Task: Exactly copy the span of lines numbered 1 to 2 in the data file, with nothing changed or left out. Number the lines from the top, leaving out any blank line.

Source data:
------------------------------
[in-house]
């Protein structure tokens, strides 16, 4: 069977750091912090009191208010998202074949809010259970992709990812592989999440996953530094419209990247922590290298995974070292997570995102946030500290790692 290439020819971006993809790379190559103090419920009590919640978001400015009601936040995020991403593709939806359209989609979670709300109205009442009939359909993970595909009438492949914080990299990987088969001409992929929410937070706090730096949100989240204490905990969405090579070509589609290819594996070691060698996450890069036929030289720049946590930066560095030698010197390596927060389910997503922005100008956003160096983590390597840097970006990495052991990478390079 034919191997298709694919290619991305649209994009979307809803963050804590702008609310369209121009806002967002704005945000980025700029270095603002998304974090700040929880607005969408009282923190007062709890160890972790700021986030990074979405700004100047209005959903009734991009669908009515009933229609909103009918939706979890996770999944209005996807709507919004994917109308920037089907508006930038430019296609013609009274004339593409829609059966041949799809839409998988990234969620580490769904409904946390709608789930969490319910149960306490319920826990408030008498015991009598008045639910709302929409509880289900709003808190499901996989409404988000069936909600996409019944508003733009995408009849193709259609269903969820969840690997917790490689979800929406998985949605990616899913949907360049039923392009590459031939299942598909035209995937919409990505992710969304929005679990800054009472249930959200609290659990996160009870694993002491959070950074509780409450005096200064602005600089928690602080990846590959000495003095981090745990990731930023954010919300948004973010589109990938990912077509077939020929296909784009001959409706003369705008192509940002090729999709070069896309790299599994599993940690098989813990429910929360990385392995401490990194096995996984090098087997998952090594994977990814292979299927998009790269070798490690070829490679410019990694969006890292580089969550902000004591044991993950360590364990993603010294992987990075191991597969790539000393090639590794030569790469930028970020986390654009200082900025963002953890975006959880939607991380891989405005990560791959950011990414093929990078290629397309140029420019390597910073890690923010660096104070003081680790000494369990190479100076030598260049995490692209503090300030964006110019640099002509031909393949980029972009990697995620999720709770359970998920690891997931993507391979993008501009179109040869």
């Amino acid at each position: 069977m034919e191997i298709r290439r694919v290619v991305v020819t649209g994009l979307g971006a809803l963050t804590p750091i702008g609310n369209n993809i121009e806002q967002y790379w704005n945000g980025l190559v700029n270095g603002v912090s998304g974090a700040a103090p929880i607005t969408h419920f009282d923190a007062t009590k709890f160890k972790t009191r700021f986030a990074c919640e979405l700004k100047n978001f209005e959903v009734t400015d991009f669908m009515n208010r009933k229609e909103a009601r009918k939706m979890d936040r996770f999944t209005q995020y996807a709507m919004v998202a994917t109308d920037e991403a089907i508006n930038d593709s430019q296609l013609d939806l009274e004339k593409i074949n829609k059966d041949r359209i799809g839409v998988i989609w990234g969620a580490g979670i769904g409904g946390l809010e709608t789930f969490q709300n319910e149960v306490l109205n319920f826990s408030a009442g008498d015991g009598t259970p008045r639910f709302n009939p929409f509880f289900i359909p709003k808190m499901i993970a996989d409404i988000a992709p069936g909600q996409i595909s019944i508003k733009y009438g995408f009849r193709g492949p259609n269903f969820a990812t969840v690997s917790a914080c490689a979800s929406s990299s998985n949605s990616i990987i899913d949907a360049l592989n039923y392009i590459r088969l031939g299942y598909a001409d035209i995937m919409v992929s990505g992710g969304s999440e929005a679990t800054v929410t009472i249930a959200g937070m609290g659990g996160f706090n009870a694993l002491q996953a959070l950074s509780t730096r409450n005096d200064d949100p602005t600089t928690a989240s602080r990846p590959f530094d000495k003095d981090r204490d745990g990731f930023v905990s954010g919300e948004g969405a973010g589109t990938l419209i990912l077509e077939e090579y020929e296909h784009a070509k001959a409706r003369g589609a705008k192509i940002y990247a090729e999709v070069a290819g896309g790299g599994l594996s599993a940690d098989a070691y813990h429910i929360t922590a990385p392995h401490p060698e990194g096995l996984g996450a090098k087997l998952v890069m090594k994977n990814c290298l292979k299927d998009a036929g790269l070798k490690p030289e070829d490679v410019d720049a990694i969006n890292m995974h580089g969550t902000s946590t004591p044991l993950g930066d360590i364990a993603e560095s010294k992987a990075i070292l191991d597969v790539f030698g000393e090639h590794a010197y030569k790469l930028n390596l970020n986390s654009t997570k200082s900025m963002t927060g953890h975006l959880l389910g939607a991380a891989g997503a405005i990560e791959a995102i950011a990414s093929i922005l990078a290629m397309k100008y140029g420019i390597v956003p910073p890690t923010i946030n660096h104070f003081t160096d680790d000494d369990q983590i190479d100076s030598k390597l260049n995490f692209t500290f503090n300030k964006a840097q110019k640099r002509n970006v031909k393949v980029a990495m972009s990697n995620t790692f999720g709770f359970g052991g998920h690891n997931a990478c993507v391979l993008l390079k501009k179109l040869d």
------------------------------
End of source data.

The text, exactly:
[in-house]
């Protein structure tokens, strides 16, 4: 069977750091912090009191208010998202074949809010259970992709990812592989999440996953530094419209990247922590290298995974070292997570995102946030500290790692 290439020819971006993809790379190559103090419920009590919640978001400015009601936040995020991403593709939806359209989609979670709300109205009442009939359909993970595909009438492949914080990299990987088969001409992929929410937070706090730096949100989240204490905990969405090579070509589609290819594996070691060698996450890069036929030289720049946590930066560095030698010197390596927060389910997503922005100008956003160096983590390597840097970006990495052991990478390079 034919191997298709694919290619991305649209994009979307809803963050804590702008609310369209121009806002967002704005945000980025700029270095603002998304974090700040929880607005969408009282923190007062709890160890972790700021986030990074979405700004100047209005959903009734991009669908009515009933229609909103009918939706979890996770999944209005996807709507919004994917109308920037089907508006930038430019296609013609009274004339593409829609059966041949799809839409998988990234969620580490769904409904946390709608789930969490319910149960306490319920826990408030008498015991009598008045639910709302929409509880289900709003808190499901996989409404988000069936909600996409019944508003733009995408009849193709259609269903969820969840690997917790490689979800929406998985949605990616899913949907360049039923392009590459031939299942598909035209995937919409990505992710969304929005679990800054009472249930959200609290659990996160009870694993002491959070950074509780409450005096200064602005600089928690602080990846590959000495003095981090745990990731930023954010919300948004973010589109990938990912077509077939020929296909784009001959409706003369705008192509940002090729999709070069896309790299599994599993940690098989813990429910929360990385392995401490990194096995996984090098087997998952090594994977990814292979299927998009790269070798490690070829490679410019990694969006890292580089969550902000004591044991993950360590364990993603010294992987990075191991597969790539000393090639590794030569790469930028970020986390654009200082900025963002953890975006959880939607991380891989405005990560791959950011990414093929990078290629397309140029420019390597910073890690923010660096104070003081680790000494369990190479100076030598260049995490692209503090300030964006110019640099002509031909393949980029972009990697995620999720709770359970998920690891997931993507391979993008501009179109040869």